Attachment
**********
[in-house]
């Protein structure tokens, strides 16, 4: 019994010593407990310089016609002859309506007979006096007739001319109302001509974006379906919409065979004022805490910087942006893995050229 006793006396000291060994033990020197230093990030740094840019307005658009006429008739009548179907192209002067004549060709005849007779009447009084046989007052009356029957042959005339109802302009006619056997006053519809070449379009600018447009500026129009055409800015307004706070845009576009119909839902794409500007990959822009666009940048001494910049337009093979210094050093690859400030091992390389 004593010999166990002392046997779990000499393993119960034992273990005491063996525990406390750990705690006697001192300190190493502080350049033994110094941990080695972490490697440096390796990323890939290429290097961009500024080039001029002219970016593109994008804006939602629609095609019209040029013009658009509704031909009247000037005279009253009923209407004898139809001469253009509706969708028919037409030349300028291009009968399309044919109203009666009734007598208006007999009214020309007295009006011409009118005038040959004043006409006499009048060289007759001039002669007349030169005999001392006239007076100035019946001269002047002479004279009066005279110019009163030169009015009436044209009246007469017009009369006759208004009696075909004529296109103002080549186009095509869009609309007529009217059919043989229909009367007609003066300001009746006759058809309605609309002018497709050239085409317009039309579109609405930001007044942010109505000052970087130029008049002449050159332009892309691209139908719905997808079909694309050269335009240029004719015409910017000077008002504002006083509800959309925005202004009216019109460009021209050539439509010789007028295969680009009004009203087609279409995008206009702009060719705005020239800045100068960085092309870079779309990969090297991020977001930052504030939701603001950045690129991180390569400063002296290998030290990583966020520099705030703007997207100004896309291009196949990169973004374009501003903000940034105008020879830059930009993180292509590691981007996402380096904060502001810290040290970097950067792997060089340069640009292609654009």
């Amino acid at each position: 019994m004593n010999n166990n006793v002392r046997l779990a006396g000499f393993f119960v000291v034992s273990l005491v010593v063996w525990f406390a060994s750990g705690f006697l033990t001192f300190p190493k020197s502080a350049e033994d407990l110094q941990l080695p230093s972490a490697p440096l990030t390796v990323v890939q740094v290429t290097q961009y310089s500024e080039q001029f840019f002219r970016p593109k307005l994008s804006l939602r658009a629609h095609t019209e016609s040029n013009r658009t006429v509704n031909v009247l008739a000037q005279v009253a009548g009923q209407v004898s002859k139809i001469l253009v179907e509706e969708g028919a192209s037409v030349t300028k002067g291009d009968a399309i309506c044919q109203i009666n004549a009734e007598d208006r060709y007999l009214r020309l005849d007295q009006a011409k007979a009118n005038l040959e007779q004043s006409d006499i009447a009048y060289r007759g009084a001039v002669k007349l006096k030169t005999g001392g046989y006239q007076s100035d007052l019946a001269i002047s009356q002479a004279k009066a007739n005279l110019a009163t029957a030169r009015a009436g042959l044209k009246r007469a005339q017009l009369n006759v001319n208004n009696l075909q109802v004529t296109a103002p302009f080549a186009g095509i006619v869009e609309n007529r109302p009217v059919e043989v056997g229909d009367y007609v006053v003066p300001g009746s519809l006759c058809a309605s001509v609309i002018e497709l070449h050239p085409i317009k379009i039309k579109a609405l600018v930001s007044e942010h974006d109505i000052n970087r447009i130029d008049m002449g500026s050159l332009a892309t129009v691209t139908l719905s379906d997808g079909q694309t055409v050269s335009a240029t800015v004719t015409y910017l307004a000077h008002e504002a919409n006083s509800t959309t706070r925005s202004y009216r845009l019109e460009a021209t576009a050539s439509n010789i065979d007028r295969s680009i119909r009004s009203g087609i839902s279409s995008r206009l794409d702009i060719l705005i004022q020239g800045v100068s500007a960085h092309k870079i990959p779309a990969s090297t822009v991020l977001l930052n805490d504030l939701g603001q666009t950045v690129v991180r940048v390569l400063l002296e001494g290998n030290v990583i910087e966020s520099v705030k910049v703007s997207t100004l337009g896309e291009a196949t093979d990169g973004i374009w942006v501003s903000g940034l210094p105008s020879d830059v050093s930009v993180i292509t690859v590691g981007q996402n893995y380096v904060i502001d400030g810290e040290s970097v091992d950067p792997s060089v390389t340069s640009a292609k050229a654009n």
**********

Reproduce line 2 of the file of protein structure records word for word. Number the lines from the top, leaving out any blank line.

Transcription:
């Protein structure tokens, strides 16, 4: 019994010593407990310089016609002859309506007979006096007739001319109302001509974006379906919409065979004022805490910087942006893995050229 006793006396000291060994033990020197230093990030740094840019307005658009006429008739009548179907192209002067004549060709005849007779009447009084046989007052009356029957042959005339109802302009006619056997006053519809070449379009600018447009500026129009055409800015307004706070845009576009119909839902794409500007990959822009666009940048001494910049337009093979210094050093690859400030091992390389 004593010999166990002392046997779990000499393993119960034992273990005491063996525990406390750990705690006697001192300190190493502080350049033994110094941990080695972490490697440096390796990323890939290429290097961009500024080039001029002219970016593109994008804006939602629609095609019209040029013009658009509704031909009247000037005279009253009923209407004898139809001469253009509706969708028919037409030349300028291009009968399309044919109203009666009734007598208006007999009214020309007295009006011409009118005038040959004043006409006499009048060289007759001039002669007349030169005999001392006239007076100035019946001269002047002479004279009066005279110019009163030169009015009436044209009246007469017009009369006759208004009696075909004529296109103002080549186009095509869009609309007529009217059919043989229909009367007609003066300001009746006759058809309605609309002018497709050239085409317009039309579109609405930001007044942010109505000052970087130029008049002449050159332009892309691209139908719905997808079909694309050269335009240029004719015409910017000077008002504002006083509800959309925005202004009216019109460009021209050539439509010789007028295969680009009004009203087609279409995008206009702009060719705005020239800045100068960085092309870079779309990969090297991020977001930052504030939701603001950045690129991180390569400063002296290998030290990583966020520099705030703007997207100004896309291009196949990169973004374009501003903000940034105008020879830059930009993180292509590691981007996402380096904060502001810290040290970097950067792997060089340069640009292609654009």